Finding out that you or a loved one has diabetes can feel overwhelming. There is a lot of information to process regarding not only medical necessities like checking blood glucose or knowing what an A1C number is, but there is also a lot to know regarding the required diet. Diabetic meals plans typically include suggestions to reduce sodium, reduce processed carbohydrates, and, of course, limit sugars. However, this can sound simpler than it really is.
While the recommended daily sodium limit for most people is 2,300 mg per day, it is 1,500 mg for people with diabetes or high blood pressure. Considering the average American eats more than 3,400 mg of sodium per day, reducing this number can be difficult.
Many people are not aware of all of the places that sodium hides in our everyday foods. Sodium is even lurking in what appear to be “healthy” choices likes soups or deli turkey meat and cheese.
You might be surprised to hear that the 6” melted turkey breast sandwich at a very popular fresh subway franchise contains 1020 mg of sodium. This is more than half of the daily limit in just one food item. Pair it with a bag of Baked Lays and the sodium increases another 180 mg. One meal can put someone far past 75% of their daily limit easily.
Another area where is often a lot of sodium is in canned vegetables. Consider the patient that is told to eat more vegetables to stabilize his blood sugar. He does so by buying things like canned green beans and spinach. Little does he know that each serving packs about 200-400 mg of sodium. Keep in mind that there are about 3.5 servings per can!
Part of the reason for increased sodium in foods is processing and packaging. These things help to make our foods last longer and supposedly taste better. Processed carbohydrates or refined carbohydrates are typically a double whammy in that they are not only not whole grains but they are also packaged with things like extra sugars.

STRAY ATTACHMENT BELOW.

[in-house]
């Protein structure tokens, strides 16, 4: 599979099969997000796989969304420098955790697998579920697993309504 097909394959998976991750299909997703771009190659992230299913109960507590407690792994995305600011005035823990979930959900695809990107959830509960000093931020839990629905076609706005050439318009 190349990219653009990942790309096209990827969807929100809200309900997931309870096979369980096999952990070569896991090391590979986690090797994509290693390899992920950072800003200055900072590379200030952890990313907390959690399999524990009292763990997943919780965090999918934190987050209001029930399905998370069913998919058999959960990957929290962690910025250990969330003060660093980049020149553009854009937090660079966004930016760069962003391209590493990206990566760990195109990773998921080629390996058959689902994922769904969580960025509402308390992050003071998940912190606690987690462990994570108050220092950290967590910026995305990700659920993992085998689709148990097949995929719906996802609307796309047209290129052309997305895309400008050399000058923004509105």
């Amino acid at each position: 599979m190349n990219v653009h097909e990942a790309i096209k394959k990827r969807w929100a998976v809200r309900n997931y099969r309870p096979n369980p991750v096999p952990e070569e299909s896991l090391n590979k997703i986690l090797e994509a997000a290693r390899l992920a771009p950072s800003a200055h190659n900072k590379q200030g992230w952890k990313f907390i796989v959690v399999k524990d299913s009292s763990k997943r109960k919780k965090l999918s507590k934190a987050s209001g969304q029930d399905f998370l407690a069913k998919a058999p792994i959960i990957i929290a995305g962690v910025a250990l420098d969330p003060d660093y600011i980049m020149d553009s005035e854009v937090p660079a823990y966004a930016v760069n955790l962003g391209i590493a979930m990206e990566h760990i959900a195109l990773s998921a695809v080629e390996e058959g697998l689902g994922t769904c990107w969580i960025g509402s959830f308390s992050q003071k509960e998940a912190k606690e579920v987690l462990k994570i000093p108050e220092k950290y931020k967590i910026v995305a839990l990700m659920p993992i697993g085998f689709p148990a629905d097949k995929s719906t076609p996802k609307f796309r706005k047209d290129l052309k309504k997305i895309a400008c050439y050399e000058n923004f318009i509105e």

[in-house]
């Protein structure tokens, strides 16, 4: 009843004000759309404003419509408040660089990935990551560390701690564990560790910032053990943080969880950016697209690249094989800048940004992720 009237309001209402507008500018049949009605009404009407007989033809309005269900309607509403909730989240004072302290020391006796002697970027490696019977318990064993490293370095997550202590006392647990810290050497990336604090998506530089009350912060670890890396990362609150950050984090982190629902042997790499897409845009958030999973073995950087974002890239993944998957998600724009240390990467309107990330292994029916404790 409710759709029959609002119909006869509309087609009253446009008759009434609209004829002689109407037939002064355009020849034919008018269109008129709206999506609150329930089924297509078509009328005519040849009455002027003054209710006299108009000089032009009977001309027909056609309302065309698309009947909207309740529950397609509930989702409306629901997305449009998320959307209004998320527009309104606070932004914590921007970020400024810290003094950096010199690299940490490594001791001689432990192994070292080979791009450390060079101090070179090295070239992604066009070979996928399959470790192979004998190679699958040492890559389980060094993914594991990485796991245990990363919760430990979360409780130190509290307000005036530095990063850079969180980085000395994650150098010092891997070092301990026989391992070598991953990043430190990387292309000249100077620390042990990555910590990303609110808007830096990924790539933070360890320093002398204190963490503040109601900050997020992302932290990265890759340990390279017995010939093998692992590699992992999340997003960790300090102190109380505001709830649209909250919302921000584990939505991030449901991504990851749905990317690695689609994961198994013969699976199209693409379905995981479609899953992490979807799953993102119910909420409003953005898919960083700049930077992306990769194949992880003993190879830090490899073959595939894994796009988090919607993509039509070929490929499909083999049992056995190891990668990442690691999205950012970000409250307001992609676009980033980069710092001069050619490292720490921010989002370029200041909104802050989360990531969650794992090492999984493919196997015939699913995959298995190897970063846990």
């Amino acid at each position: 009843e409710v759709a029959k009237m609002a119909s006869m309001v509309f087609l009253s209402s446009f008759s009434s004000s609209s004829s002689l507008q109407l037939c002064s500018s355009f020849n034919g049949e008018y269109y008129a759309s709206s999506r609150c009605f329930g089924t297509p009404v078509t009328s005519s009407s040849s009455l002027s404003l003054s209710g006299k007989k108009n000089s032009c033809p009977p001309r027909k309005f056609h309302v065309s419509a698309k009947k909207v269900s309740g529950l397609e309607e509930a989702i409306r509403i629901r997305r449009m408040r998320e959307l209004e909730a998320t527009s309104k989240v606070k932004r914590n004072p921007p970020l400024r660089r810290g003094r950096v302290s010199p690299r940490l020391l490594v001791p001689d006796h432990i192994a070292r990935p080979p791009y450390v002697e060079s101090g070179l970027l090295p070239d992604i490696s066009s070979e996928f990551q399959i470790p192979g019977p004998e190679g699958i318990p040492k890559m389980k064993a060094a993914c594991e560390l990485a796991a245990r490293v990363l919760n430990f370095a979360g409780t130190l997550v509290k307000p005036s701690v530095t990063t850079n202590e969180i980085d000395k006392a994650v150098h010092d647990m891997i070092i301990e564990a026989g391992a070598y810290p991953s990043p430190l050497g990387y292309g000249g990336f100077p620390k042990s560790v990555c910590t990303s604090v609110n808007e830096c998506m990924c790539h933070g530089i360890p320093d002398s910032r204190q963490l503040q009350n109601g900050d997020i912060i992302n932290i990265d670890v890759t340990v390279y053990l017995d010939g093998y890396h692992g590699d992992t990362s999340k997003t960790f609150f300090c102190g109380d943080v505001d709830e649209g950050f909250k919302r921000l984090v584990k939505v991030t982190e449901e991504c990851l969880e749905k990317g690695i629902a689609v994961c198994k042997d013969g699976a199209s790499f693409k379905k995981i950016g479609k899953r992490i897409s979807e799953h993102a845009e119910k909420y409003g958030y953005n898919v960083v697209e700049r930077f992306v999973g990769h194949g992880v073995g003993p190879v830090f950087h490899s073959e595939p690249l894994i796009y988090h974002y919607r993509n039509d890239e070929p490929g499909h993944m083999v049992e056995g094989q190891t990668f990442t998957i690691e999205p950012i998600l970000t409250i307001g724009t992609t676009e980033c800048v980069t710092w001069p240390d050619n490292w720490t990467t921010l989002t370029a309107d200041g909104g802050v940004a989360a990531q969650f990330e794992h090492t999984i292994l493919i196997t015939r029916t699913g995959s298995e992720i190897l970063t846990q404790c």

Our easy and convenient lifestyles have led to many not even knowing how to prepare a fresh, home-cooked meal from scratch anymore. We are used to the ease of using cheap, processed foods which are masked to taste like they are homemade.
So what is a diabetic who is used to this environment supposed to do? Convenient, microwavable diabetic meals are typically very difficult to find in grocery stores. The frozen food section’s nutritional labels will show a variety of added refined sugars, sodium, processed carbohydrates, and chemical preservatives. Even if one can find a brand with lower sodium, they often taste bland and boring.
Luckily there are services that provide prepared diabetic meals that are created by talented chefs seeking to help diabetic patients. By using combinations of flavorful, fresh, and unique spices, these chefs help diabetics not miss the extra salt and sugar that our palates have become to accustomed to our Western diets.
With meals delivered right to the door and able to be heated quickly, those with diabetes don’t have to worry about planning an entire diet around their restrictions. They can instead continue to enjoy dishes such as seafood, chicken, and even beef without worry of “messing up” their blood sugar.
Managing your diabetes diet does not have to be difficult if you use the resources that are now available to help. Diabetic meal plans delivered to your home can be one less worry you will have to think about each day.